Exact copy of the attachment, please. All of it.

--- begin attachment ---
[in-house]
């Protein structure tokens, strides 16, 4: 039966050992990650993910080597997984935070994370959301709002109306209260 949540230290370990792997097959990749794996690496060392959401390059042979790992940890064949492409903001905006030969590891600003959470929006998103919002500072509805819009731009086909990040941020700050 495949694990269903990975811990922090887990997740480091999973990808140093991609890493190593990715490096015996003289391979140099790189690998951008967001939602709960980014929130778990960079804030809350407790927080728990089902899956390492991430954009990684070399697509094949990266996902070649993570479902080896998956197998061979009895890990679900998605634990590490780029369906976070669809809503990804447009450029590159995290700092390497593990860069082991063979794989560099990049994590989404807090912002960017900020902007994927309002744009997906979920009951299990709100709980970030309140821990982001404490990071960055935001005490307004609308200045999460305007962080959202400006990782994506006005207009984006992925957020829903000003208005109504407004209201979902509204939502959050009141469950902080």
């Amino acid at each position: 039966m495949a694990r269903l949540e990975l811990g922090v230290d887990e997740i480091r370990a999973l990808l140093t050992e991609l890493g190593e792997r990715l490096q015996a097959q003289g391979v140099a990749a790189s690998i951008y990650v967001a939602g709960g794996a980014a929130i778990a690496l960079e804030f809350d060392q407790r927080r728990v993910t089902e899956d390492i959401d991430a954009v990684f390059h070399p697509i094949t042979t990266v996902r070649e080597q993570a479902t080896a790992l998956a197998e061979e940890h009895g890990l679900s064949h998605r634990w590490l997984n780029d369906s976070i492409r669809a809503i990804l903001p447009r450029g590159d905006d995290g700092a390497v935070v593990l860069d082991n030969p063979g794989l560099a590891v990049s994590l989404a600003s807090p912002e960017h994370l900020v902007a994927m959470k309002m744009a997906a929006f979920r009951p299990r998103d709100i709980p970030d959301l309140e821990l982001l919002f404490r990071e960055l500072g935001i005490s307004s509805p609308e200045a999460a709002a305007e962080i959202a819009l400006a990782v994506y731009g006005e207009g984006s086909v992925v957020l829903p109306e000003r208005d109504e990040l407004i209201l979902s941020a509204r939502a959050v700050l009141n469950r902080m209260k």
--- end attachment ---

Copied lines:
[in-house]
């Protein structure tokens, strides 16, 4: 039966050992990650993910080597997984935070994370959301709002109306209260 949540230290370990792997097959990749794996690496060392959401390059042979790992940890064949492409903001905006030969590891600003959470929006998103919002500072509805819009731009086909990040941020700050 495949694990269903990975811990922090887990997740480091999973990808140093991609890493190593990715490096015996003289391979140099790189690998951008967001939602709960980014929130778990960079804030809350407790927080728990089902899956390492991430954009990684070399697509094949990266996902070649993570479902080896998956197998061979009895890990679900998605634990590490780029369906976070669809809503990804447009450029590159995290700092390497593990860069082991063979794989560099990049994590989404807090912002960017900020902007994927309002744009997906979920009951299990709100709980970030309140821990982001404490990071960055935001005490307004609308200045999460305007962080959202400006990782994506006005207009984006992925957020829903000003208005109504407004209201979902509204939502959050009141469950902080």
């Amino acid at each position: 039966m495949a694990r269903l949540e990975l811990g922090v230290d887990e997740i480091r370990a999973l990808l140093t050992e991609l890493g190593e792997r990715l490096q015996a097959q003289g391979v140099a990749a790189s690998i951008y990650v967001a939602g709960g794996a980014a929130i778990a690496l960079e804030f809350d060392q407790r927080r728990v993910t089902e899956d390492i959401d991430a954009v990684f390059h070399p697509i094949t042979t990266v996902r070649e080597q993570a479902t080896a790992l998956a197998e061979e940890h009895g890990l679900s064949h998605r634990w590490l997984n780029d369906s976070i492409r669809a809503i990804l903001p447009r450029g590159d905006d995290g700092a390497v935070v593990l860069d082991n030969p063979g794989l560099a590891v990049s994590l989404a600003s807090p912002e960017h994370l900020v902007a994927m959470k309002m744009a997906a929006f979920r009951p299990r998103d709100i709980p970030d959301l309140e821990l982001l919002f404490r990071e960055l500072g935001i005490s307004s509805p609308e200045a999460a709002a305007e962080i959202a819009l400006a990782v994506y731009g006005e207009g984006s086909v992925v957020l829903p109306e000003r208005d109504e990040l407004i209201l979902s941020a509204r939502a959050v700050l009141n469950r902080m209260k």